If the outlook for cancer treatments is indeed improving, Varian Medical Systems Inc. should at least receive some of the credit. The Palo Alto, Calif., maker of radiation therapy, X-ray, and security and inspection equipment continues to strive for more-effective products.
Most recently, the company, one of IndustryWeek's IW 50 Best Manufacturers for 2006, added new motion management capabilities to its Eclipse radiotherapy treatment planning system, which is designed to allow for more precise treatment of tumors in mobile areas of the body, such as the lung. And in October the company said it had received an R&D 100 Award from R&D Magazine for its On-Board Imager device for image-guided radiotherapy and image-guided radiosurgery as one of the 100 most-technologically significant products of the past year.
Shortly after announcing the honor, the company released its fourth-quarter report, which showed a strong year-end and quarterly performance driven by increased orders for its radiotherapy, radiosurgery and X-ray products.
Profit increased 35% over the year-earlier period to $82 million, or 62 cents per share.
At A Glance
Varian Medical Systems Inc.
Palo Alto, Calif.
Primary Industry: Machinery
Number of employees: 3,600
2005 In Review
Revenue: $1.4 billion
Profit Margin: 14.94%
Sales Turnover: 1.05
Inventory Turnover: 5.40
Revenue Growth: 11.90%
Return On Assets: 17.65%
Return On Equity: 33.66%
Excluding stock option expenses and gains from tax items and discontinued operations, net earnings for the quarter were $79 million, or 59 cents per share. Revenue increased 18% to $454 million. Orders for the quarter rose 12% to $545 million.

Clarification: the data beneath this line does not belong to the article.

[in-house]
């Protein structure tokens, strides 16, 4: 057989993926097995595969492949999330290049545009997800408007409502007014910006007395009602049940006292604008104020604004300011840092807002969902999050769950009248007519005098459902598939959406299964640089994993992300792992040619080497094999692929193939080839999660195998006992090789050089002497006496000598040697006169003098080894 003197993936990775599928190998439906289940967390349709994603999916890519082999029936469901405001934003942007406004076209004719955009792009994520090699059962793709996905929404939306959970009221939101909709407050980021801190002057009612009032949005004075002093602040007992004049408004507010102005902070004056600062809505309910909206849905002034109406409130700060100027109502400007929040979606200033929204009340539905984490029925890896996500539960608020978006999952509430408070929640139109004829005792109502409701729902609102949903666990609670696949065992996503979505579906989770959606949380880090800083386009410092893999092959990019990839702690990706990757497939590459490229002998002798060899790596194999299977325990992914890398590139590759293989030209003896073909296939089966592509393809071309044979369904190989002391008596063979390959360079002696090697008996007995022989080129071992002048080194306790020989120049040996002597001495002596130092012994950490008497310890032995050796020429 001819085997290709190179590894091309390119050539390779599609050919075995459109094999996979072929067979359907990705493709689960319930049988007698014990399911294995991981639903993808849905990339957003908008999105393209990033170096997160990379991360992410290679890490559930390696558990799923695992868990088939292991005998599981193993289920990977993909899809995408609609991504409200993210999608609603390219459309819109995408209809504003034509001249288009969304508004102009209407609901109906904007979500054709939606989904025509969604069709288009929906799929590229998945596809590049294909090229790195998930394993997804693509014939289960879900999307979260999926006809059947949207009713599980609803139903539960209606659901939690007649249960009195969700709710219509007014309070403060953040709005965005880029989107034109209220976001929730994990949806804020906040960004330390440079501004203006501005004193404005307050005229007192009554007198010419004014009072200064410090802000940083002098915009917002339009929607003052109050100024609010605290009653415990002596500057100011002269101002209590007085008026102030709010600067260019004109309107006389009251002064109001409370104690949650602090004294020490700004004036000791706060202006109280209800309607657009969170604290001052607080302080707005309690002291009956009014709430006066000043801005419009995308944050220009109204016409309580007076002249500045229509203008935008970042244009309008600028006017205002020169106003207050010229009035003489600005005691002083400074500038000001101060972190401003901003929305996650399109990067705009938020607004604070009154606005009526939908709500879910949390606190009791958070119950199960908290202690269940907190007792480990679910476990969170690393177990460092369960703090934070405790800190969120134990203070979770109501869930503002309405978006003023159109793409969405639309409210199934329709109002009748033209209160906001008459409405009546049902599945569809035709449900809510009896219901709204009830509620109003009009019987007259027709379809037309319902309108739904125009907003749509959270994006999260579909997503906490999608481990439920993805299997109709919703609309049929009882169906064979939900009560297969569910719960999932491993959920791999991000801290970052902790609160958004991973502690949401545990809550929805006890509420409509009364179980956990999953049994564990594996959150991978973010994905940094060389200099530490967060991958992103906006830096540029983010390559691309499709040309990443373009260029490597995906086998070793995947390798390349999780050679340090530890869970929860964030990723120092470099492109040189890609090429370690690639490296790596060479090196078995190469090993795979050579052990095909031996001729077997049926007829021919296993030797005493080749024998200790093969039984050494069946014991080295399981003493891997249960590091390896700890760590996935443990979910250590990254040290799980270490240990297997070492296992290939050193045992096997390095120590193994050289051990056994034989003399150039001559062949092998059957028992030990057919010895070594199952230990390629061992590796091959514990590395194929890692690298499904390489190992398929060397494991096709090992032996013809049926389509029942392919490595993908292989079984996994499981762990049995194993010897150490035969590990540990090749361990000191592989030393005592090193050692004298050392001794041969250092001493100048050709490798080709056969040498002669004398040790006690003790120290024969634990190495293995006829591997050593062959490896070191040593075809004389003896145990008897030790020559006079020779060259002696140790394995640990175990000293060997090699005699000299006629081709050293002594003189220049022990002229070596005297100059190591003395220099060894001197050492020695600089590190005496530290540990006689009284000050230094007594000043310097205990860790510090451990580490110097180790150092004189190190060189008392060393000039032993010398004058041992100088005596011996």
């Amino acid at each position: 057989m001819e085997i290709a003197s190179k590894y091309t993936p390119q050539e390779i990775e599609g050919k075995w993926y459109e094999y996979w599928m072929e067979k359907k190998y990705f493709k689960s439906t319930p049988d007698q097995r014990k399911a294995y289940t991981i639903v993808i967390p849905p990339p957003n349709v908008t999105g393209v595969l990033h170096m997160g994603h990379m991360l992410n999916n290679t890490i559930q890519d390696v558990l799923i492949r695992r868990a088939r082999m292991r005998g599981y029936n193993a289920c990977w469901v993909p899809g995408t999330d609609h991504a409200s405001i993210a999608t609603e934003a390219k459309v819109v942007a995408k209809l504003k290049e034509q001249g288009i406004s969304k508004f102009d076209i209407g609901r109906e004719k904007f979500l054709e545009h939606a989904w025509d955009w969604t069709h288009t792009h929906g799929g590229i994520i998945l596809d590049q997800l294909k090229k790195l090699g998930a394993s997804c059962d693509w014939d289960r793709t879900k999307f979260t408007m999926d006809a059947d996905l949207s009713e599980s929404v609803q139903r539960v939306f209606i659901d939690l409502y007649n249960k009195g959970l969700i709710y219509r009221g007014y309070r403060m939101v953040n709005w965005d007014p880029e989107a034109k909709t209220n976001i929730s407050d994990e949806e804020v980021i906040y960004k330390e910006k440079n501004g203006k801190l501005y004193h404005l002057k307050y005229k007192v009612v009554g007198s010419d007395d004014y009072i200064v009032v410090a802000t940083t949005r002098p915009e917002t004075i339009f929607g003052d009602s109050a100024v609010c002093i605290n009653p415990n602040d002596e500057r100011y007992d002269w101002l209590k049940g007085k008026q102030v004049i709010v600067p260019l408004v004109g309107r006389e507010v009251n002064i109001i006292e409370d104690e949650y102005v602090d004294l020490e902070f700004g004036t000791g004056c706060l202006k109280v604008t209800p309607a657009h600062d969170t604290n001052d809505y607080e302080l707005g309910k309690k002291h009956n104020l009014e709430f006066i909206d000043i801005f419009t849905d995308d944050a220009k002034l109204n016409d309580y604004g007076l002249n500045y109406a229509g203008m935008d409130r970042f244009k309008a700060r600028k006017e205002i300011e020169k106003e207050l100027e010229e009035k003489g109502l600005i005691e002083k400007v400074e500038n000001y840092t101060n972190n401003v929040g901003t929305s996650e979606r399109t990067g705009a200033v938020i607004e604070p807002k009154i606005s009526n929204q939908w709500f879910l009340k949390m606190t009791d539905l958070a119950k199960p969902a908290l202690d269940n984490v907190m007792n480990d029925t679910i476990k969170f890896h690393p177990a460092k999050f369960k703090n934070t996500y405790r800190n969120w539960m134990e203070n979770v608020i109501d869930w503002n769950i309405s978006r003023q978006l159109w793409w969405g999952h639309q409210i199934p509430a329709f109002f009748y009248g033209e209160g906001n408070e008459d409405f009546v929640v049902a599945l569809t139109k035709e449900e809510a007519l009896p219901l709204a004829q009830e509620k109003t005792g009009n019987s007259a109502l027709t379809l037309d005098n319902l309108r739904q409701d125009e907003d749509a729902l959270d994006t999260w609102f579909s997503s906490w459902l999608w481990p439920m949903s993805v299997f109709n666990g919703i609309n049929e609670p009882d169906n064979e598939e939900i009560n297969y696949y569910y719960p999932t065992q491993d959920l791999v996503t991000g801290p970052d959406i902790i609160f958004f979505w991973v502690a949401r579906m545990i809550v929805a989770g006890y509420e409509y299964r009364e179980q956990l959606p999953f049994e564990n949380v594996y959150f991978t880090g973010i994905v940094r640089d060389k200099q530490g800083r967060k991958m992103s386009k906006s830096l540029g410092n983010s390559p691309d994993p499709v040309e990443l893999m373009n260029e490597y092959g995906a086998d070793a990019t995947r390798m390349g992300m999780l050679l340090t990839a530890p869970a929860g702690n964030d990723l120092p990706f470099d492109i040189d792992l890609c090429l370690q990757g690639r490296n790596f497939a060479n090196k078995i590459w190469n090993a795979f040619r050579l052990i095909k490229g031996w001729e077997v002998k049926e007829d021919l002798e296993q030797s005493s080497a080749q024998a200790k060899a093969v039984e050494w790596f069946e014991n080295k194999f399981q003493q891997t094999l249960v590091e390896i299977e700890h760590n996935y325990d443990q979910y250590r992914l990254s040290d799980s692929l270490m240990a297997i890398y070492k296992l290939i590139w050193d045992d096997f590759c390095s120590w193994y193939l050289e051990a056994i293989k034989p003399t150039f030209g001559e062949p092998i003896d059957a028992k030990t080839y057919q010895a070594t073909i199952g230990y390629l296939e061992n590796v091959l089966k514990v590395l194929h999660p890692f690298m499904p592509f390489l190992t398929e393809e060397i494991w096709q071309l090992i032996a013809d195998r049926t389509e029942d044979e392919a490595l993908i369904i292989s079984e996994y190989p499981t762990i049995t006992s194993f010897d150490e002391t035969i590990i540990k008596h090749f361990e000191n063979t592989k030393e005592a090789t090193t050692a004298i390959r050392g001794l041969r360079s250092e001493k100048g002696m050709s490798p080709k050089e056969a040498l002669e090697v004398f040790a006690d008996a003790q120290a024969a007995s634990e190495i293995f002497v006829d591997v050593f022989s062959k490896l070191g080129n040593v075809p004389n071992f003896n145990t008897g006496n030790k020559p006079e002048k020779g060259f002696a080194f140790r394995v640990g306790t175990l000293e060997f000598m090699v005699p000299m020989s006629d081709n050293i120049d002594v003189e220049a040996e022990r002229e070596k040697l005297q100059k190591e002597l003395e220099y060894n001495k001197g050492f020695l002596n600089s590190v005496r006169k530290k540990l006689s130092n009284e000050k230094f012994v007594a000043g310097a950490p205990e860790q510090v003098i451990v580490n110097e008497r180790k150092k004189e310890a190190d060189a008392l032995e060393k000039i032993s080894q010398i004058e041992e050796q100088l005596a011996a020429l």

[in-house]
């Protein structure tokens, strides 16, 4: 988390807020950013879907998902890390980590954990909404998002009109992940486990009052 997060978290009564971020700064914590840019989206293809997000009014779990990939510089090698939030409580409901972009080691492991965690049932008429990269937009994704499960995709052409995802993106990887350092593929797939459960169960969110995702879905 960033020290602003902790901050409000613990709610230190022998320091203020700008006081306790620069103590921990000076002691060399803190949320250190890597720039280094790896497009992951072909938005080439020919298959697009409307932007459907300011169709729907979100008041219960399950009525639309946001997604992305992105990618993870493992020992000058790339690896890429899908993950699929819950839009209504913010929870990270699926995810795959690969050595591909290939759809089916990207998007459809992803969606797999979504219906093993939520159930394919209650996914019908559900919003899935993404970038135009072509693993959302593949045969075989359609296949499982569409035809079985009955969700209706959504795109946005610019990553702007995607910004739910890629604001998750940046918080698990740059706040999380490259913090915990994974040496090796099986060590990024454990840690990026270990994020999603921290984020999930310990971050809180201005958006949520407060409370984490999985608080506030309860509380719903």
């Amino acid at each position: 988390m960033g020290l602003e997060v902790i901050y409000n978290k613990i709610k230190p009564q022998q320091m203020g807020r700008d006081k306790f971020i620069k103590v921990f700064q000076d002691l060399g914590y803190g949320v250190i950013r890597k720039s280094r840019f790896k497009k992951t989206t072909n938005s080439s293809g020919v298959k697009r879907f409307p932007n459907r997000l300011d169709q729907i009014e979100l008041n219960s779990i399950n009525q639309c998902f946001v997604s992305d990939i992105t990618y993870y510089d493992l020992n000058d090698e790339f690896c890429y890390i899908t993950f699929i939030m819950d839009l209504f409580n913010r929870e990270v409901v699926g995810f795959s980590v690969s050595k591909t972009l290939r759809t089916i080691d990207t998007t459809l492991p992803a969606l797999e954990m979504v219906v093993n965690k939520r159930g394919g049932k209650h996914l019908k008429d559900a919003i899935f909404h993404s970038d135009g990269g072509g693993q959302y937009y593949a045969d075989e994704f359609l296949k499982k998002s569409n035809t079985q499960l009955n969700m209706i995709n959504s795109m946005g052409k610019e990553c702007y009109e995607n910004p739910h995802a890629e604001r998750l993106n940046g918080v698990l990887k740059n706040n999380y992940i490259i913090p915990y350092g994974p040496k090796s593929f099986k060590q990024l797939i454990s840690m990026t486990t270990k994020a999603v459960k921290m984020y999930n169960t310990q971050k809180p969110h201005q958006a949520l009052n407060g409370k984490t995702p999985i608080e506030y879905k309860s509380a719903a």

For the year, earnings were $245 million, or $1.81 per share, compared with $206.6 million, or $1.56 per share in 2005. Excluding expenses and gains, profit increased 23% to $251 million, or $1.85 per share. Year-end revenue grew 16% to $1.6 billion. Orders for the year increased 14% to $1.8 billion.
The company expects revenues and earnings for first-quarter 2007 will increase upwards of the mid-teens.
Judging by its recent honor from R&D Magazine, continued innovation appears to be a key driver of such gains. For instance, the award-winning On-Board Imager combines X-ray software and X-ray imaging technologies to generate high-resolution computerized tomography (CT) images for locating tumors and tracking their movements.
In addition, the enhanced Eclipse radiotherapy treatment planning system should be attractive to clinicians who want to treat moving tumors more efficiently. Previously, clinicians at Holy Name Hospital in Teaneck, N.J., needed to manually import and co-register positron emission tomography (PET) and CT images, noted Allan Caggiano, chief physicist at Holy Name Hospital, in a Nov. 7 statement released by Varian Medical Systems.
"This new tool in Eclipse reduces that timeframe down to something quite manageable by allowing the PET and CT images to be easily imported and automatically co-registered," says Caggiano in the statement. "And the process is more versatile, giving us more time to try different treatment planning approaches to make sure that we're finding the optimal respiratory cycle phase for delivering the treatment."
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